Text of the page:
Assassin’s Creed Origins: Curse of the Pharaohs
Assassin’s Creed Origins’ Curse of the Pharaohs is available now for Season Pass holders (or for standalone purchase), and it opens up entirely new worlds for Bayek to explore and fight in. First among these is the bustling city of Thebes, conveniently adjacent to the tomb-filled Valley of the Kings and miles of dangerous farmland and desert.
The real attractions, however, are the portals into the Egyptian afterlife, where you’ll encounter surreal vistas, mythical creatures, and powerful new loot. There’s a ton of stuff to discover, and new challenges that may trip up even experienced players – so as you begin your journey to Thebes, here are a few tips to help you acclimate more quickly.
Curse of the Pharaohs, the third major expansion for Assassin’s Creed Origins, takes Bayek to find a mysterious artifact in Thebes, where he immediately runs into much more than he bargained for. Instead of the mortal and deceitful Order of the Ancients, he finds undead pharaohs materializing in the streets and slaughtering civilians. The Pharaoh’s Curse, as the locals call it, likely has something to do with all the grave robbers treating the Valley of the Kings like a strip mine for antiquities, forcing Bayek to hunt down key artifacts linked to each pharaoh in order to put them to rest.
Curse of the Pharaohs’ map is a vast new territory filled with surprises. There’s Thebes, a massive city that boasts famous sights like the temples of Karnak and Luxor. Across the Nile, you’ll find the Valley of the Kings, pitted with the plundered tombs of Egyptian royalty. And as he works to quell the spirits of each restless pharaoh, Bayek finds his way into their individual afterlives, which exist as big, self-contained open worlds connected to portals in their tombs. The Egyptian underworld is dazzling and strange, with exotic loot, majestic barges that float across fields of reeds, and mythical creatures that stand sentry against the living. Keep a careful eye out, or you might have a run-in with the Anubis-like guards that patrol the landscape – or worse, the camel-sized scorpions that make hippos and crocodiles look like stuffed animals.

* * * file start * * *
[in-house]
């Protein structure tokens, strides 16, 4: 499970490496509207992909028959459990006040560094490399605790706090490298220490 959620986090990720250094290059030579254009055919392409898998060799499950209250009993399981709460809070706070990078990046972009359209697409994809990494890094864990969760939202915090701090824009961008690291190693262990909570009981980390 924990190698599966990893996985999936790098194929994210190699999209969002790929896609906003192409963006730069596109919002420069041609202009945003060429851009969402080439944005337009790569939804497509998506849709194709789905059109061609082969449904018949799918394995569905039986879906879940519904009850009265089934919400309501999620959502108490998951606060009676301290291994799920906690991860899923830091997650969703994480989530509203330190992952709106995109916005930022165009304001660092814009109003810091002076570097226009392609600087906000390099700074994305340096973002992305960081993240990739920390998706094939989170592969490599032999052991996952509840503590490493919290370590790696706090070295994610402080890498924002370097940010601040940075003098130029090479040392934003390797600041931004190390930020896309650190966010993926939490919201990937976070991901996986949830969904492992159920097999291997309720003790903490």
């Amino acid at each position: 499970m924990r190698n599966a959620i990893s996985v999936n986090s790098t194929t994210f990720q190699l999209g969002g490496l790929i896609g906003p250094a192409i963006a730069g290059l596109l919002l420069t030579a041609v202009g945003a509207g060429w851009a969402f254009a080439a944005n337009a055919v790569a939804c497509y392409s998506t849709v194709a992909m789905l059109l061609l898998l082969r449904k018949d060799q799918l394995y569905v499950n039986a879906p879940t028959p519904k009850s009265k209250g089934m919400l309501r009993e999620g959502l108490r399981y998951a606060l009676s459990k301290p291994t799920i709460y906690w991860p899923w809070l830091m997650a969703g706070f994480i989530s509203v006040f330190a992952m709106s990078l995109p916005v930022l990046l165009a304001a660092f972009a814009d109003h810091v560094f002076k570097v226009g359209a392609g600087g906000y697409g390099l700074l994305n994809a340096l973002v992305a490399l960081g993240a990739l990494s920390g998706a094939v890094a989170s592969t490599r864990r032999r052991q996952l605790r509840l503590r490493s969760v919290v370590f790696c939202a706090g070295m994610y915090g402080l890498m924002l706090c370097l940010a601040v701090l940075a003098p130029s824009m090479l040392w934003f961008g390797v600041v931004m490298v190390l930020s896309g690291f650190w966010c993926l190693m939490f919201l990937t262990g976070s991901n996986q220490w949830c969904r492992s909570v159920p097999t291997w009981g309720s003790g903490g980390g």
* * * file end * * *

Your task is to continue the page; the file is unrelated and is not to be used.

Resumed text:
The afterlife areas are open for fast travel once you discover them, and also work as a crash course in some of the lesser-known sides of Egyptian mythology. For example, did you know that Egyptians believed souls had five separate parts, one of which was a human-faced bird called a “ba?” You will now, because ba are everywhere in the afterlife, and you can even hunt them if you’re feeling mean.